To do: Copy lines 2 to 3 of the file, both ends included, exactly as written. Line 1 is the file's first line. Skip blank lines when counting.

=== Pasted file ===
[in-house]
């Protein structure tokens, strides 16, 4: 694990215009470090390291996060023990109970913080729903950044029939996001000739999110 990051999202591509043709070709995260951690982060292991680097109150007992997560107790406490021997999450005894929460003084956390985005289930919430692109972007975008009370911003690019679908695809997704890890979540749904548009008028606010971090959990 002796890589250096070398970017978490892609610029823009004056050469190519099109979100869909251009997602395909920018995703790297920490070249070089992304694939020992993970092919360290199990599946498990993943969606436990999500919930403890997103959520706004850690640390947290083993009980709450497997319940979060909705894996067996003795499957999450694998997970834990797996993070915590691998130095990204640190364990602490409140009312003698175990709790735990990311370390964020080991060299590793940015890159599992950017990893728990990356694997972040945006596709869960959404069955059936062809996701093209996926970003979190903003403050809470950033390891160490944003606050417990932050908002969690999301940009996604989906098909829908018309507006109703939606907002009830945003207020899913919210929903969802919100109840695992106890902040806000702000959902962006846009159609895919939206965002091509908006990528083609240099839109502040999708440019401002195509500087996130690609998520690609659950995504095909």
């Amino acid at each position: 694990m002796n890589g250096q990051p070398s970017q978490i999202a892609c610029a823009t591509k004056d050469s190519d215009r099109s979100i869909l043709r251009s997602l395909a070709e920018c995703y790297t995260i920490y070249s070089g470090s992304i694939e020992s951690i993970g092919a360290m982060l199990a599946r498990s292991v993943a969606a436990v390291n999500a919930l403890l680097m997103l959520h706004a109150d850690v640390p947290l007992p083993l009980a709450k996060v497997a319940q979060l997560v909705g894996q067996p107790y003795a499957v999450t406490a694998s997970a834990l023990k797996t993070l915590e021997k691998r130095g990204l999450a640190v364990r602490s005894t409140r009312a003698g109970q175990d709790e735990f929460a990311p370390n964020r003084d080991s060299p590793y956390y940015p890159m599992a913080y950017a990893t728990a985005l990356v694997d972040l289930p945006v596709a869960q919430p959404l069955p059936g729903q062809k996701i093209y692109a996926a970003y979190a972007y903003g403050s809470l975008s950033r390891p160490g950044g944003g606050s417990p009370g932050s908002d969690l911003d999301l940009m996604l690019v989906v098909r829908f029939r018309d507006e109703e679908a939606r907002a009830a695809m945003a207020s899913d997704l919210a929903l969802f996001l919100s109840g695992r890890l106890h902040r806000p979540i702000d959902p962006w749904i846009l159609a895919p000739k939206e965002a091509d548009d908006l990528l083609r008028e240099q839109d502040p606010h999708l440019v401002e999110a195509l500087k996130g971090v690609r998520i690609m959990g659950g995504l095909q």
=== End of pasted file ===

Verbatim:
């Protein structure tokens, strides 16, 4: 694990215009470090390291996060023990109970913080729903950044029939996001000739999110 990051999202591509043709070709995260951690982060292991680097109150007992997560107790406490021997999450005894929460003084956390985005289930919430692109972007975008009370911003690019679908695809997704890890979540749904548009008028606010971090959990 002796890589250096070398970017978490892609610029823009004056050469190519099109979100869909251009997602395909920018995703790297920490070249070089992304694939020992993970092919360290199990599946498990993943969606436990999500919930403890997103959520706004850690640390947290083993009980709450497997319940979060909705894996067996003795499957999450694998997970834990797996993070915590691998130095990204640190364990602490409140009312003698175990709790735990990311370390964020080991060299590793940015890159599992950017990893728990990356694997972040945006596709869960959404069955059936062809996701093209996926970003979190903003403050809470950033390891160490944003606050417990932050908002969690999301940009996604989906098909829908018309507006109703939606907002009830945003207020899913919210929903969802919100109840695992106890902040806000702000959902962006846009159609895919939206965002091509908006990528083609240099839109502040999708440019401002195509500087996130690609998520690609659950995504095909």
């Amino acid at each position: 694990m002796n890589g250096q990051p070398s970017q978490i999202a892609c610029a823009t591509k004056d050469s190519d215009r099109s979100i869909l043709r251009s997602l395909a070709e920018c995703y790297t995260i920490y070249s070089g470090s992304i694939e020992s951690i993970g092919a360290m982060l199990a599946r498990s292991v993943a969606a436990v390291n999500a919930l403890l680097m997103l959520h706004a109150d850690v640390p947290l007992p083993l009980a709450k996060v497997a319940q979060l997560v909705g894996q067996p107790y003795a499957v999450t406490a694998s997970a834990l023990k797996t993070l915590e021997k691998r130095g990204l999450a640190v364990r602490s005894t409140r009312a003698g109970q175990d709790e735990f929460a990311p370390n964020r003084d080991s060299p590793y956390y940015p890159m599992a913080y950017a990893t728990a985005l990356v694997d972040l289930p945006v596709a869960q919430p959404l069955p059936g729903q062809k996701i093209y692109a996926a970003y979190a972007y903003g403050s809470l975008s950033r390891p160490g950044g944003g606050s417990p009370g932050s908002d969690l911003d999301l940009m996604l690019v989906v098909r829908f029939r018309d507006e109703e679908a939606r907002a009830a695809m945003a207020s899913d997704l919210a929903l969802f996001l919100s109840g695992r890890l106890h902040r806000p979540i702000d959902p962006w749904i846009l159609a895919p000739k939206e965002a091509d548009d908006l990528l083609r008028e240099q839109d502040p606010h999708l440019v401002e999110a195509l500087k996130g971090v690609r998520i690609m959990g659950g995504l095909q």